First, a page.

A Veterinary Surgeon’s career involves the physical and psychological welfare of animals. In reality this means the cure and prevention of diseases. This career path can be for farm animals, pets, zoological park or wild animals.
Veterinarians tend not to choose a career involving a single type of animal. The career they specialise in is either domestic which will include dogs, cats, parrots, gerbils, hamsters, etc.; or a career involving wildlife or farm animals. So the career path is either urban or rural.
A Veterinary career normally involves being self-employed in private practise carrying out surgery, diagnosing and treating illness, taking an X ray, administering anaesthetics or prescribing medication. Veterinary surgeons can work in their clients’ homes, stables, barns, farms, wildlife parks or in any environment where animals are found. As an alternative to a self-employed career they can work in the public sector for research centres, pharmaceutical companies, charities or government agencies. They can be asked for general advice on nutrition, breeding and psychological health.
While skills with animals are important and stem from a love of animals, people skills are also important in a veterinary career. A lot of the career may involve reassuring anxious owners and dealing with clients in the middle of the night – the timing of animal medical emergencies cannot be controlled. People skills can be important in dealing with other members of staff such as veterinary nurses or receptionists. In veterinary careers there is a certain amount of paperwork involved such as pet passports, records regarding immunisation and controlling and managing infectious outbreaks.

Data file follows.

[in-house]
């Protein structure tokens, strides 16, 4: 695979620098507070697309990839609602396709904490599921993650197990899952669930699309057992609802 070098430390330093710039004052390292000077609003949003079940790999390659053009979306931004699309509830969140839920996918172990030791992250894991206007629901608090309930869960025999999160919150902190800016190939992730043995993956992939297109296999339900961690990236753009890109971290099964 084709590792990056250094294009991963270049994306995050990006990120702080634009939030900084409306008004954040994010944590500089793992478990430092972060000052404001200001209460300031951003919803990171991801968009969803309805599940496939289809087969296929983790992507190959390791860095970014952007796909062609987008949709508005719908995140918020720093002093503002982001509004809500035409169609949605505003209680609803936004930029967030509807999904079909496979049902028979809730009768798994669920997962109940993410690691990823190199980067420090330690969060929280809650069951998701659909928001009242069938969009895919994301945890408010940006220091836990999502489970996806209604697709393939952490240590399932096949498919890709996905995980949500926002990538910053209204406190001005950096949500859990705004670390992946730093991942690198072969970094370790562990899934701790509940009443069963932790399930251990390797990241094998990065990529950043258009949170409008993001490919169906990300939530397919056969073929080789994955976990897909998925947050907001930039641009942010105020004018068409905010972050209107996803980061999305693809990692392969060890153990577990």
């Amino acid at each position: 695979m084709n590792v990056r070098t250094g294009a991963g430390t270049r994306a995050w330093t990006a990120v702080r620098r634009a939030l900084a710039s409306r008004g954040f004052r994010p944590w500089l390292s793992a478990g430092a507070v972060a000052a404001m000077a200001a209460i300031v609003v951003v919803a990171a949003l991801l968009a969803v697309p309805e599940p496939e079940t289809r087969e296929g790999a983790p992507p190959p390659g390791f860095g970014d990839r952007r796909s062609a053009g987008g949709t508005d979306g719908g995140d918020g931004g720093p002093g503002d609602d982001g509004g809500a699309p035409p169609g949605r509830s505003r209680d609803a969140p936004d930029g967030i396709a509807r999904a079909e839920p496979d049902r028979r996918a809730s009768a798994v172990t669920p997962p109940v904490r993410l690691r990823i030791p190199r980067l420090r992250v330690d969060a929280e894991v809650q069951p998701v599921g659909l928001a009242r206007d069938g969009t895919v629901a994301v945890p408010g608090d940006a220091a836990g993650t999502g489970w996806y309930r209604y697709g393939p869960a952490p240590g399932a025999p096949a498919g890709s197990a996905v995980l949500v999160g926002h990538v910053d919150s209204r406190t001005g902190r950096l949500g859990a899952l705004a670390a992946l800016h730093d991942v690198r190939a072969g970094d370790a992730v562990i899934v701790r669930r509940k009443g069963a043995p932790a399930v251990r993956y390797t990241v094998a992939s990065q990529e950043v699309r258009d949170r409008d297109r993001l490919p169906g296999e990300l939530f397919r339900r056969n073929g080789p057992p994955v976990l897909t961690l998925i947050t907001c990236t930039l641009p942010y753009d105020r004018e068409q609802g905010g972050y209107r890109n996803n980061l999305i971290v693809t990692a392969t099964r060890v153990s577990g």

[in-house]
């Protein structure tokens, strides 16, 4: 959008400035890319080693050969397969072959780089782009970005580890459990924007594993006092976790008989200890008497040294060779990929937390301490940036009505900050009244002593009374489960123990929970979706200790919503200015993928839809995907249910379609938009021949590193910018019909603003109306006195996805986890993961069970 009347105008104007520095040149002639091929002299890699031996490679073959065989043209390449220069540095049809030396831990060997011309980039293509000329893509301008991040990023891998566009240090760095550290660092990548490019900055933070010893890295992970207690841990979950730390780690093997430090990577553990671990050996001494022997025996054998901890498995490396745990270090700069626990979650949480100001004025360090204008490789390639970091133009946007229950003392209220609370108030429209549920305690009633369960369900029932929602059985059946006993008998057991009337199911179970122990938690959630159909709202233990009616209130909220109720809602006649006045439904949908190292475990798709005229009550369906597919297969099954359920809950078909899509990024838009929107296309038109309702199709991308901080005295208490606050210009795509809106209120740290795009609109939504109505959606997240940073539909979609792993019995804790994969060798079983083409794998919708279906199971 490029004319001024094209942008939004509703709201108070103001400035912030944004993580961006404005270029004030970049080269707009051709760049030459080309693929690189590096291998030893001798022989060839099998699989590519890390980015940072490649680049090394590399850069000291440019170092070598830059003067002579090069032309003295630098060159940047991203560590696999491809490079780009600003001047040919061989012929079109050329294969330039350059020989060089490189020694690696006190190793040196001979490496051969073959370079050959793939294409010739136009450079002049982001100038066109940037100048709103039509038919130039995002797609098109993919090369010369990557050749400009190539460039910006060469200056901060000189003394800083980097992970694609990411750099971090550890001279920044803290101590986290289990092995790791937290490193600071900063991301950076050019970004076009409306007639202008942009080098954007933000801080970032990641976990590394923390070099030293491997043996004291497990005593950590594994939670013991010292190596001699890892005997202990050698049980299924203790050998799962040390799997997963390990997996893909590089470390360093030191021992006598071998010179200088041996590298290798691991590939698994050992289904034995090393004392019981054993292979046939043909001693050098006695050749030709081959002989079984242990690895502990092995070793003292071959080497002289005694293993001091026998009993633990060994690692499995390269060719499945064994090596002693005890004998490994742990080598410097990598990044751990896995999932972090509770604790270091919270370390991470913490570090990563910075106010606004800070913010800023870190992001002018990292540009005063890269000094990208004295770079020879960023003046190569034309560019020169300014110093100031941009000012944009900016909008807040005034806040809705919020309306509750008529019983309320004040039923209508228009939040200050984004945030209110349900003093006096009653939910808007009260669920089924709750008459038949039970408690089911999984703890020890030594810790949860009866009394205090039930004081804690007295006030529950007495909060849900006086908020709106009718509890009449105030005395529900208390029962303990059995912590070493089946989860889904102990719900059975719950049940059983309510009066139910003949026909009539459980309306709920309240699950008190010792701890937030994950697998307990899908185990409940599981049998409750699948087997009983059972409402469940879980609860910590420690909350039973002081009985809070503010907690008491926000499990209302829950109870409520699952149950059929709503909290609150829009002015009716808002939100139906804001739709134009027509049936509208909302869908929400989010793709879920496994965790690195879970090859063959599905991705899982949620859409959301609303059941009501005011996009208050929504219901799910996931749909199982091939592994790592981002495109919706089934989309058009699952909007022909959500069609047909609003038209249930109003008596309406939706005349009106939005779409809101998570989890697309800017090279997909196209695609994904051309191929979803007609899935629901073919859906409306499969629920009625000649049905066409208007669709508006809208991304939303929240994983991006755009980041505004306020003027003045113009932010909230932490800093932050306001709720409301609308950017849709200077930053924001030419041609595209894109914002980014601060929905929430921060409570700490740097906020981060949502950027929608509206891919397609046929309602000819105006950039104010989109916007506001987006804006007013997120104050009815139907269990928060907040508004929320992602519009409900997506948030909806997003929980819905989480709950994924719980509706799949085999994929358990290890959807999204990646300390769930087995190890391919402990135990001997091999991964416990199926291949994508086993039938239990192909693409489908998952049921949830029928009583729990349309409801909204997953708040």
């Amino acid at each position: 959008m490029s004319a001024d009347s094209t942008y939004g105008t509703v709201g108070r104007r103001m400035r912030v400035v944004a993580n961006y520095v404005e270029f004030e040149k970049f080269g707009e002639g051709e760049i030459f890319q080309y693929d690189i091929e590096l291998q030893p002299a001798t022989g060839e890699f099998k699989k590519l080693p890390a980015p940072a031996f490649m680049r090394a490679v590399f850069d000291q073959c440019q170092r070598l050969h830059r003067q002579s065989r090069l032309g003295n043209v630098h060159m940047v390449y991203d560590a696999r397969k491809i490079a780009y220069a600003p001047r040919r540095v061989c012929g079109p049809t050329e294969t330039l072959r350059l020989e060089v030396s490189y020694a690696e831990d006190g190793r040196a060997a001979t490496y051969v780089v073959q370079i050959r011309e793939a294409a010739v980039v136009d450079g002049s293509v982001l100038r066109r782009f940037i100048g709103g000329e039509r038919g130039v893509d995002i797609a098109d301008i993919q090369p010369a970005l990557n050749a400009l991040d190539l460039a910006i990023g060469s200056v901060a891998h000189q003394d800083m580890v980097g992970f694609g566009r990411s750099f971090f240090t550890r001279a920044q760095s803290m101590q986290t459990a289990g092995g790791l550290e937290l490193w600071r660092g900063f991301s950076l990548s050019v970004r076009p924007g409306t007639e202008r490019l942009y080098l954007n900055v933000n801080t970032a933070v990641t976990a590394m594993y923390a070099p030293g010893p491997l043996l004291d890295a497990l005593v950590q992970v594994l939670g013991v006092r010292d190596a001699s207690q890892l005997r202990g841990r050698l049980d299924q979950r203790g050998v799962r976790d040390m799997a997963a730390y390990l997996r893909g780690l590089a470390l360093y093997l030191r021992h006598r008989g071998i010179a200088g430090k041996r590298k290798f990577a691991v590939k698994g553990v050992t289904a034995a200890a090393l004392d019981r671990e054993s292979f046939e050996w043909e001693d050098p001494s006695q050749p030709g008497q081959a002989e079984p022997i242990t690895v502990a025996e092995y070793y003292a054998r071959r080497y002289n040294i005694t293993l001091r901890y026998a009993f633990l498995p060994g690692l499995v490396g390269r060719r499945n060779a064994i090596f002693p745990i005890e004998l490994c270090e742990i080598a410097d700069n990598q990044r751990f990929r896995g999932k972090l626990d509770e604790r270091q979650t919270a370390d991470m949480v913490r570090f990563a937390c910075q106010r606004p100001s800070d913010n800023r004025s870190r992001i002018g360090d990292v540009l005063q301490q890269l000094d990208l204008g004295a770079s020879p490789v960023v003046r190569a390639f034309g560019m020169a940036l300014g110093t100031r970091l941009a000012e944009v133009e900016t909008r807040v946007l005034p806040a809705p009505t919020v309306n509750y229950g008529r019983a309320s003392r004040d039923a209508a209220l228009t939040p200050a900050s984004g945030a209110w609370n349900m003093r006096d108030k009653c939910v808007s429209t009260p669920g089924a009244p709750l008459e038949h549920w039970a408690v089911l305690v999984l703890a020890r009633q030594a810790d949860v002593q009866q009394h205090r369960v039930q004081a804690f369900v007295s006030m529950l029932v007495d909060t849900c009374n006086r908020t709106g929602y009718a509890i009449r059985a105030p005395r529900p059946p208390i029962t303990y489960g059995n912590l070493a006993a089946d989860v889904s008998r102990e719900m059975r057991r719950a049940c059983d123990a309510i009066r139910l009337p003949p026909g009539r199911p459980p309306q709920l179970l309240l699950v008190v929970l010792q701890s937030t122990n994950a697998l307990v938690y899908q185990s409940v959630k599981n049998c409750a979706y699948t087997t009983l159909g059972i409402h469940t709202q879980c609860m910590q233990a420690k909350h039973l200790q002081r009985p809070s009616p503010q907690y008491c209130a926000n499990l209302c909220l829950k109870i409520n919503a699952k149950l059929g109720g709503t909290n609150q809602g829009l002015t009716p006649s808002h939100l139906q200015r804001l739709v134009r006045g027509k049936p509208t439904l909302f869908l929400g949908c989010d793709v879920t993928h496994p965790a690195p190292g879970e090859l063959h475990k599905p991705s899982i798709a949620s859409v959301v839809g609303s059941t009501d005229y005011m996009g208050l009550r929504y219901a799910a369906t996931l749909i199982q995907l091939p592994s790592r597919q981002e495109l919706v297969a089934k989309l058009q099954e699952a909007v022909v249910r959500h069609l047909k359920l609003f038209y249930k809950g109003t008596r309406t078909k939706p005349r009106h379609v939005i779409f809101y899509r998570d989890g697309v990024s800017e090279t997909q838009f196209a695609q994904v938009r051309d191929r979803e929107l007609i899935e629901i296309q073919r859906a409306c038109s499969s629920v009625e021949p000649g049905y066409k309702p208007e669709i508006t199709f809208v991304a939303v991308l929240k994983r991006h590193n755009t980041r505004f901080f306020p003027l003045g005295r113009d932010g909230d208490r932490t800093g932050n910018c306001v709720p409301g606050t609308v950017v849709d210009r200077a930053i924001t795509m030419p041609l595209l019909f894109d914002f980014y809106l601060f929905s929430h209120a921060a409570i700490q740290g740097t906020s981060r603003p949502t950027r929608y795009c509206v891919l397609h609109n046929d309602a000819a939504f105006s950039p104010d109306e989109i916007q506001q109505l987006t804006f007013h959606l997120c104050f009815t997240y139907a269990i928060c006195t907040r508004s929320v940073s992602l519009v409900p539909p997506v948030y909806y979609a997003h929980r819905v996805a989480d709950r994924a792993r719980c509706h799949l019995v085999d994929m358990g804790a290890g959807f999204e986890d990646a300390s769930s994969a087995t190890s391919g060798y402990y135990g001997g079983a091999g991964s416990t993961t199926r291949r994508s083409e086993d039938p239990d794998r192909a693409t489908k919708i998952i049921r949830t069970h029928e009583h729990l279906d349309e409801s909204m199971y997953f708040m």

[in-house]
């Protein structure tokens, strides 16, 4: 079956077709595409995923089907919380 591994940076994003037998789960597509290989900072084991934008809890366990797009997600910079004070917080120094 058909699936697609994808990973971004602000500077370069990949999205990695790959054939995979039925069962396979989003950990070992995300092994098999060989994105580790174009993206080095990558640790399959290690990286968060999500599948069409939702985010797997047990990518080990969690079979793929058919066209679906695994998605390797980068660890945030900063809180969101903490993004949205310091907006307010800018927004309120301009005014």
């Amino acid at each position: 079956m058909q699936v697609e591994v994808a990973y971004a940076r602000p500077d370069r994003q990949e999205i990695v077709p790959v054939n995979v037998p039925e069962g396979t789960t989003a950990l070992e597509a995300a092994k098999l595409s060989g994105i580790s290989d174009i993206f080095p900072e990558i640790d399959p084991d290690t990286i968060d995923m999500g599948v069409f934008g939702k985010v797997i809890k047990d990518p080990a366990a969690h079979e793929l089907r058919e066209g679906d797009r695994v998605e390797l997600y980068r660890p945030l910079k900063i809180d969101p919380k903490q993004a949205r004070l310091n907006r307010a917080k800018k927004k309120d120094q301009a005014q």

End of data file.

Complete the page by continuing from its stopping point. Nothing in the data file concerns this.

However much experience they have, veterinary surgeons rarely live and work a nine to five career. Many farm vets work in cold wet conditions, for instance in barns helping a calf to be delivered. Exceptional social skills can be called upon especially when a client is upset and stressed because a pet or livestock is at risk. The hours spent in a veterinary career, especially for a young vet, often seriously inhibit a social life. Some practices involve a fair amount of travelling
For a career as a Veterinary Surgeon, standard university entrance requirements mean good “A” level grades usually in chemistry backed by a secondary science subject – usually biology. Most universities demand work experience with animals. Experience on farms is an added advantage especially with lambing or calving. It is not enough to love animals – vets must also understand that commercial priorities can overrule sentiment – it does not cure animals and often gets in the way of the healing process.
Normally vets work as assistants when starting their practical careers, which allows for a period for career development. This covers areas of people skills, management skills and areas of specialisation.